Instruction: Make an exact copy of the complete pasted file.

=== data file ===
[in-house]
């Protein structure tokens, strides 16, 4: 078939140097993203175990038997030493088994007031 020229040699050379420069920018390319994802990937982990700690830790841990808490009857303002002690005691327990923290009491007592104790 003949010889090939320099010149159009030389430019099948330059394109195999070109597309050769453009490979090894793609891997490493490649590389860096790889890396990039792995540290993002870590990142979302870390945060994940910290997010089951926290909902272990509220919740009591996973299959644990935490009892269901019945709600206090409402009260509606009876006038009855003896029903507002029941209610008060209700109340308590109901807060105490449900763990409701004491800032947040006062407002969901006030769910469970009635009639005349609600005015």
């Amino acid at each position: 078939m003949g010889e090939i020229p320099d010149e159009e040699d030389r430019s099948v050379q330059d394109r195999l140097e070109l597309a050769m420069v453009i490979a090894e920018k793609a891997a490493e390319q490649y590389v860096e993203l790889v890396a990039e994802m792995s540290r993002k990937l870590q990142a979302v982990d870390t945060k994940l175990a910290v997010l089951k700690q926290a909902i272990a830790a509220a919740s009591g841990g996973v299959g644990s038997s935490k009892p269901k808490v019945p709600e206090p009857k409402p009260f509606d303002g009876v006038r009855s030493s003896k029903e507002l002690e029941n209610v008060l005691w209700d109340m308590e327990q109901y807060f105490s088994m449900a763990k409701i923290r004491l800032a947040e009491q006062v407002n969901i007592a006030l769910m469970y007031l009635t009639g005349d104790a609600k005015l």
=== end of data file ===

[in-house]
């Protein structure tokens, strides 16, 4: 078939140097993203175990038997030493088994007031 020229040699050379420069920018390319994802990937982990700690830790841990808490009857303002002690005691327990923290009491007592104790 003949010889090939320099010149159009030389430019099948330059394109195999070109597309050769453009490979090894793609891997490493490649590389860096790889890396990039792995540290993002870590990142979302870390945060994940910290997010089951926290909902272990509220919740009591996973299959644990935490009892269901019945709600206090409402009260509606009876006038009855003896029903507002029941209610008060209700109340308590109901807060105490449900763990409701004491800032947040006062407002969901006030769910469970009635009639005349609600005015």
């Amino acid at each position: 078939m003949g010889e090939i020229p320099d010149e159009e040699d030389r430019s099948v050379q330059d394109r195999l140097e070109l597309a050769m420069v453009i490979a090894e920018k793609a891997a490493e390319q490649y590389v860096e993203l790889v890396a990039e994802m792995s540290r993002k990937l870590q990142a979302v982990d870390t945060k994940l175990a910290v997010l089951k700690q926290a909902i272990a830790a509220a919740s009591g841990g996973v299959g644990s038997s935490k009892p269901k808490v019945p709600e206090p009857k409402p009260f509606d303002g009876v006038r009855s030493s003896k029903e507002l002690e029941n209610v008060l005691w209700d109340m308590e327990q109901y807060f105490s088994m449900a763990k409701i923290r004491l800032a947040e009491q006062v407002n969901i007592a006030l769910m469970y007031l009635t009639g005349d104790a609600k005015l």